Monday, September 18, 2006

Getting a Second Life: An Interview – Part II

This is the second part of an interview on Second Life (SL) that I recently did with Aaron Uhrmacher, senior account executive at Text 100, our PR agency of record.  The first part was posted last Thursday.  He played a key role in developing Text 100′s presence on SL

Second Life has been generating a great deal of buzz in the PR community and is the subject of recent posts by Kami Huyse and Eric Kintz.  IBM even hosted an alumni reunion on SL.  In the second part of this interview, I want to focus on some of the challenges of SL and where it might be heading.

Dan Greenfield: What are common errors that SL newbies make? 

Aaron Uhrmacher: The biggest mistake you can make is looking at only one place and making a judgment too quickly. Go on a tour.  Do your research.  Seek out mentors and listen to conversations.  See what people are doing and saying.  You need to take the time to explore different locations and at different times of day.   Special events can drive traffic, and evenings are more popular than during the day in terms of the number of SL residents that are logged in. 

Greenfield: How do you balance a company’s real life brand with its SL counterpart?  What brand elements should be different and what should stay the same?

Uhrmacher: A company’s SL presence should reflect its real life (RL) work. Second Life is a platform that will extend the interaction with your brand, like blogs and wikis. Think of it as a place to enhance your communication at different levels – with your employees, your customers and your other constituents. Let the people conducting R&D or in the marketing department look at 3D versions of products and discuss them in real time. Encourage employees to replace conference calls with avatar meetings in your virtual office. The possibilities are limitless.  You should definitely check out this machinima clip, which Text 100 produced entirely within Second Life. It gives an overview of how businesses can leverage the emerging popularity of virtual worlds.

Greenfield: Given the story in CNET about the security breach, what can companies do to protect themselves?

Uhrmacher: The security breach affected every resident of Second Life, so there’s not much that a company could have done to protect itself against this particular attack. However, Linden Lab did a fantastic job of alerting the community to the incident and taking steps to resolve the issue as quickly and efficiently as possible. Every day, the security tools become more sophisticated and Linden Lab has shown that they will not tolerate bad behavior or griefing whatsoever.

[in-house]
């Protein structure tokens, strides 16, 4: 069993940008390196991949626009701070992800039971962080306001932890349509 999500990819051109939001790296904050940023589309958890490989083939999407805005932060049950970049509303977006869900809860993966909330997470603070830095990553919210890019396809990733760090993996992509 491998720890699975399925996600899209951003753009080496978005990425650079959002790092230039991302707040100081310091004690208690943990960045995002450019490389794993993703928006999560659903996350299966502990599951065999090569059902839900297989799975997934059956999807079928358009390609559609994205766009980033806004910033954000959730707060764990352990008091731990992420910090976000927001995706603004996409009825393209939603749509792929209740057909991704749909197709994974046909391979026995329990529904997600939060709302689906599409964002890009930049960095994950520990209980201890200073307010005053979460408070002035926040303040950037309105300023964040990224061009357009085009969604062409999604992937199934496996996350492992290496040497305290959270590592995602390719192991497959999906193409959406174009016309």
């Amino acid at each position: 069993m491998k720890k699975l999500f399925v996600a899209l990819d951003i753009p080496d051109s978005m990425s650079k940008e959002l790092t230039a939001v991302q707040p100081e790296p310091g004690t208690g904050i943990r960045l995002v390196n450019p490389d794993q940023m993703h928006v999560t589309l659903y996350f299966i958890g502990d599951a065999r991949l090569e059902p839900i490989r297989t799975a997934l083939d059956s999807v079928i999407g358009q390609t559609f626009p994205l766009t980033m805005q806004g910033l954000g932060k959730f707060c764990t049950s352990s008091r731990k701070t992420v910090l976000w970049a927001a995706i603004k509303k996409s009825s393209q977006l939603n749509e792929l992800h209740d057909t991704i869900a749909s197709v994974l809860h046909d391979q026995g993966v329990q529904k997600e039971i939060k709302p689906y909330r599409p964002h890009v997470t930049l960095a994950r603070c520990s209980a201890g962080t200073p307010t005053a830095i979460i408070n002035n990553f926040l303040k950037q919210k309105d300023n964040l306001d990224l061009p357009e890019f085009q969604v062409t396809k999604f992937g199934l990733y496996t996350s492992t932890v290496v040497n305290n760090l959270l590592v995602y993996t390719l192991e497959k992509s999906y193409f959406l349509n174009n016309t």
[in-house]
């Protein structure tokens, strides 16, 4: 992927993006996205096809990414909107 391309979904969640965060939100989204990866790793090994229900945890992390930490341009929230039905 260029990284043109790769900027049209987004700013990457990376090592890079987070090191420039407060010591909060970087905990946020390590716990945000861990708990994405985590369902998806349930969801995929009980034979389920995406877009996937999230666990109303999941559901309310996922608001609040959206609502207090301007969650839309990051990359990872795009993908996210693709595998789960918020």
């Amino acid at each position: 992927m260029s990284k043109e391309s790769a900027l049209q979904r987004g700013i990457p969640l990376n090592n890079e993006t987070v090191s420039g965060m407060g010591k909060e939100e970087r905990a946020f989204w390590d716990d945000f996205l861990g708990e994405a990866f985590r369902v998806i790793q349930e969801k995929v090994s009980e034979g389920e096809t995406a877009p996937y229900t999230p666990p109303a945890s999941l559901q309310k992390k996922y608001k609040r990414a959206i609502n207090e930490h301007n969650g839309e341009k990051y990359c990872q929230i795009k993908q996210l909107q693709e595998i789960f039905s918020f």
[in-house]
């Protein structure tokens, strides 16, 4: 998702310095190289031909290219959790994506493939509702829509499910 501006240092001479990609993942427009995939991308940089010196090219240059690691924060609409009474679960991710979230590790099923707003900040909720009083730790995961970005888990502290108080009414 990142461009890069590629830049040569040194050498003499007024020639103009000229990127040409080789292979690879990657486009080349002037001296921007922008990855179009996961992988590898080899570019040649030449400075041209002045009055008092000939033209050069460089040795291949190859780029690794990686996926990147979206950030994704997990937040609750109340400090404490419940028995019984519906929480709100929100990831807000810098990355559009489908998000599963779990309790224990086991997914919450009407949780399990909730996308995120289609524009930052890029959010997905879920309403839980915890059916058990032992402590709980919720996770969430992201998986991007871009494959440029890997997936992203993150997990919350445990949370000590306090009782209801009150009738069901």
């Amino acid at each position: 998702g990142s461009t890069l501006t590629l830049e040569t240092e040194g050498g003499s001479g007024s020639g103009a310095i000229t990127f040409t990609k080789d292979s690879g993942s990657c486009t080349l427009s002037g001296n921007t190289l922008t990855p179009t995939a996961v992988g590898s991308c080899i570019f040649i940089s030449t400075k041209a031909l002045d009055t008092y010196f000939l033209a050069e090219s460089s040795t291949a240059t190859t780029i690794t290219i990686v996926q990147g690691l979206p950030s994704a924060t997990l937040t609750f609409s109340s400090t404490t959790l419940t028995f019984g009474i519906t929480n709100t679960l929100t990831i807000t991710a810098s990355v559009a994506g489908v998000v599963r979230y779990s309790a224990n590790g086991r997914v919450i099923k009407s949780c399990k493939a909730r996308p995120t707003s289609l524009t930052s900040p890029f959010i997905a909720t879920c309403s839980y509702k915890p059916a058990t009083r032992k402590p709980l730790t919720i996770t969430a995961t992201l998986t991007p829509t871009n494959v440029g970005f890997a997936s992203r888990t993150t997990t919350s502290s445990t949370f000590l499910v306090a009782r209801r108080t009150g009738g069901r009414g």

Greenfield: How do you keep disruptive (protesters, saboteurs) avatars from undermining your online presence?

Uhrmacher: There are various ways to protect an island or store by setting permissions or limiting visitors to those who are approved using the group function. And while the security threat exists, companies should exercise the same vigilant oversight as they do with their company website and/or blog. At this stage, I don’t believe that security is an issue that should dissuade a company from entering Second Life. What should motivate them is that their customers are there. Communities of influencers are there.  People that can help them build their brands are there. That’s what should be top of mind. 
Greenfield: Is there life beyond SL? (What is on the technology horizon?)  

Uhrmacher:  SL is just one of several virtual worlds that exist today.  In the future, you may see one model developed as a more open source platform.  Blogs will still exist, but they will evolve with the growing popularity of virtual worlds and communities like SL.  It’s the same way that we’ve seen digital media evolve over the last several years.   The technology and graphics continue to improve and will benefit from PCs with better graphics cards and more RAM.  It is still unclear how communities will evolve as more companies start experimenting in SL, but we’re excited to help grow this platform as a tool for communications.   

Greenfield: If you were in charge of SL, what would you do differently? 

Uhrmacher:  At this point, nothing different.  We have gotten really positive feedback from employees and clients.   

Greenfield:  Thanks Aaron. 

Uhrmacher:  My pleasure. I think SL is an exciting opportunity for companies to extend their brand.  I would be interested to hear from companies about their experiences with SL. 


I will be interested to see how many other companies decide to create a presence in SL and how successful they are.  Given how new this technology is, I am also curious to know how companies will measure success.  In the short run, I will put my money on building brand awareness rather than making Linden dollars.

Let me get back to you.

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